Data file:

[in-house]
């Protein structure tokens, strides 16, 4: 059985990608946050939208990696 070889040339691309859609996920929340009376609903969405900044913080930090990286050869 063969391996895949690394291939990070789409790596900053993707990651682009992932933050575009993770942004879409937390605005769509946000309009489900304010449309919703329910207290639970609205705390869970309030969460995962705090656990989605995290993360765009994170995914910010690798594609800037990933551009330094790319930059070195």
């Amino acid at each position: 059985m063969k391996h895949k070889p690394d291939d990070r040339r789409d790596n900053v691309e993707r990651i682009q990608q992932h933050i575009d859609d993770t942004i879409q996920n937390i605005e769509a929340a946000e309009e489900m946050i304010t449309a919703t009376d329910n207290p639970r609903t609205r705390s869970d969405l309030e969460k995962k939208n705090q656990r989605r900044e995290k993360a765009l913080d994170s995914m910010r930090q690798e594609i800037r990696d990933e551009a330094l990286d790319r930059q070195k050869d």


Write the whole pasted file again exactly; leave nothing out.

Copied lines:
[in-house]
């Protein structure tokens, strides 16, 4: 059985990608946050939208990696 070889040339691309859609996920929340009376609903969405900044913080930090990286050869 063969391996895949690394291939990070789409790596900053993707990651682009992932933050575009993770942004879409937390605005769509946000309009489900304010449309919703329910207290639970609205705390869970309030969460995962705090656990989605995290993360765009994170995914910010690798594609800037990933551009330094790319930059070195």
């Amino acid at each position: 059985m063969k391996h895949k070889p690394d291939d990070r040339r789409d790596n900053v691309e993707r990651i682009q990608q992932h933050i575009d859609d993770t942004i879409q996920n937390i605005e769509a929340a946000e309009e489900m946050i304010t449309a919703t009376d329910n207290p639970r609903t609205r705390s869970d969405l309030e969460k995962k939208n705090q656990r989605r900044e995290k993360a765009l913080d994170s995914m910010r930090q690798e594609i800037r990696d990933e551009a330094l990286d790319r930059q070195k050869d």